Kuriakose stated in his first, unguarded interview with DNA Chicago that he intended to “uplift” the Indian community and expand its businesses and political influence. He’s chosen a traditional path to power, becoming active in the Indo-American Democratic Organization, making his talents and ambition known, and getting the organization’s unqualified support for alderman simply because he’s an Indo-American man who will do what they tell him, i.e., benefit the Indian population of West Ridge at the expense of all other groups. This is the way the Indian business interests run Devon Avenue, and this is what they will do with the rest of the ward should he be elected. [Read the DNA interview here]

The result of this selfish ethnocentric marketing is evident on Devon. Block after block is filled with a mix of vacancies and a variety of shabby little stores that sell anything and everything to make a dollar. The stores on Devon are the kinds of stores found at the crossroads of dusty little villages: Sari shops that also sell pots and pans, lottery tickets, and phone cards. Groceries selling saris and cell phones. Electronics stores that sell luggage and lottery tickets. Cell phone stores that also sell pots and pans.  Every block is home to convenience stores and discount stores.

Having destroyed one of the finest shopping districts in the City of Chicago, the Indo-American business interests now want their own alderman so they can expand their influence all over the ward. That they have transformed Devon into a dump is not discussed. That Indo-American business interests refuse to serve the larger community, relying instead on tourists and Indian shoppers from neighboring states, is not discussed either. The truth—that the street began its decline when the Indian businesses began to dominate Devon and shut out the larger community—is dismissed as racist and anti-Indian. But it isn’t.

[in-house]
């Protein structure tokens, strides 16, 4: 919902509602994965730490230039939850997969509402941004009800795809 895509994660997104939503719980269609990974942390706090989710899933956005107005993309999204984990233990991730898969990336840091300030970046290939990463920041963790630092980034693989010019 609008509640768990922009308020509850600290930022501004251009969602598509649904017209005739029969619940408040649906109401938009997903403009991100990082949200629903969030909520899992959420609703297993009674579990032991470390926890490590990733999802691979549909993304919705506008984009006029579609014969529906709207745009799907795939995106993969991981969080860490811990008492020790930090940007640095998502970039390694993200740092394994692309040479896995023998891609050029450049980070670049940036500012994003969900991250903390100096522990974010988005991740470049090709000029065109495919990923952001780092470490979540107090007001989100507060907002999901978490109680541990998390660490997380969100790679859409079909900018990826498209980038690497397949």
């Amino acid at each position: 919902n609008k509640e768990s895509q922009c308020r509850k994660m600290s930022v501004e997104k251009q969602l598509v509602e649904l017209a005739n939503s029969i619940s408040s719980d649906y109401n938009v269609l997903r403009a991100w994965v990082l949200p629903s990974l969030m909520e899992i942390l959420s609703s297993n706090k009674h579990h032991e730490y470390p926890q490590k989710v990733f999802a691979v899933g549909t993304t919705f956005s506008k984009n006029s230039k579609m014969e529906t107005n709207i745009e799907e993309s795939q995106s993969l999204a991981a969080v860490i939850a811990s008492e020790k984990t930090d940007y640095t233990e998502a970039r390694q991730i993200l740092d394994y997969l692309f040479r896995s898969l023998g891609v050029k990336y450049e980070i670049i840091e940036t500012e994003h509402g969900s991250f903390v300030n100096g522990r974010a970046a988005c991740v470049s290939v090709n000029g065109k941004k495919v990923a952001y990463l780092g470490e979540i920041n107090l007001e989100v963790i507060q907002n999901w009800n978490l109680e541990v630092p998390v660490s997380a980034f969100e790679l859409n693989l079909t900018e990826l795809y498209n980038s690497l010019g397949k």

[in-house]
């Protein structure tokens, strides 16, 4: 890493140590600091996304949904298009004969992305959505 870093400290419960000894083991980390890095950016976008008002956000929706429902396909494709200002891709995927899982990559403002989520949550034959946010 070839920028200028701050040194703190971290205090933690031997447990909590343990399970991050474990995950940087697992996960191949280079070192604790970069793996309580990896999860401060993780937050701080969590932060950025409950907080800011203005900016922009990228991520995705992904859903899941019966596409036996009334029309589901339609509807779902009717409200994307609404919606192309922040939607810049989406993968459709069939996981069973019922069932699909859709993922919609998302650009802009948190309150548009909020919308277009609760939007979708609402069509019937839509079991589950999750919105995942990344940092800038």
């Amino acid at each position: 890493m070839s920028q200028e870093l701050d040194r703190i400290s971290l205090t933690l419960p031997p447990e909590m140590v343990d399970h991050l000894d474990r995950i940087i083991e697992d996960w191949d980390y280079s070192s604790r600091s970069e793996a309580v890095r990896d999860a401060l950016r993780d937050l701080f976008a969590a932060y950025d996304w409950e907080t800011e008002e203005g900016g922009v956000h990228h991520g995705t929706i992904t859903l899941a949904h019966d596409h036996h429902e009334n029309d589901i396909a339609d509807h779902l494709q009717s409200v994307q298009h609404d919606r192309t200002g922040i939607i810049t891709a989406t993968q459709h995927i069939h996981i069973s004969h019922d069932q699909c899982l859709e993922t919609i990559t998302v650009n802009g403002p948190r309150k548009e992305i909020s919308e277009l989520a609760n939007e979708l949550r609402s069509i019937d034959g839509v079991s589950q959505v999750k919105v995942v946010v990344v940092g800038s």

The 50th Ward faces an election in which one minority group is determined to gain political power over and dominate all other groups in the ward. We must reject this group’s candidate in favor of a candidate who will represent the entire community. Selfish ethnocentricity is destroying our sense of community and the viability of our major business district. This election is an opportunity for 50th Ward voters to reject ethnocentric politics and to support inclusiveness and community over narrow self-interest..

Kuriakose uses “Many communities, one 50th Ward” as a campaign slogan. Like everything else he says, it’s only partly true.  We are many ethnicities. We are not one community.

If we re-elect our do-nothing alderman, or elect a political opportunist hand-picked by Indo-American business interests, we will remain that way.

[See also Little Tyber, Part I [here] and Part II [here] on this blog.]

My Top Priority as Alderman (so they say)

I’ve read the answers submitted in response to the Chicago Tribune questionnaires by the three candidates whose names will appear on the aldermanic ballot. (The two write-in candidates were not interviewed.) I’m especially interested in what each candidate believes to be the ward’s most pressing problems–the ones that demand immediate, focused attention.Not surprisingly, the incumbent offered nothing and the two challengers cited improved services to residents as the top priority.

Silverstein did not respond to the question. Instead, she discussed how she repaved streets, secured funding for the Devon street scape, for better lighting on residential streets, and for expanding the North Shore Channel Bike Trail. She reported on park improvements during her tenure. The fact that she did not discuss any priorities for a second term suggests that she has none, re-election itself being the only goal.

Quadri would focus on connecting with residents to improve their quality of life and with businesses to foster economic development.. She told the Tribune that among the chief complaints residents have made to her are the current alderman’s lack of communication, an absence of local job opportunities, increased crime, more taxes and fees, and poor schools. Quadri believes that demonstrating real leadership in the alderman’s office is a top priority..

Kuriakose agrees with Quadri that improving services to residents and businesses is the top priority for the next alderman. He would develop an economic plan, support our local police to ensure community safety, and create partnerships between businesses, nonprofits, and schools, including securing more funding for school operations.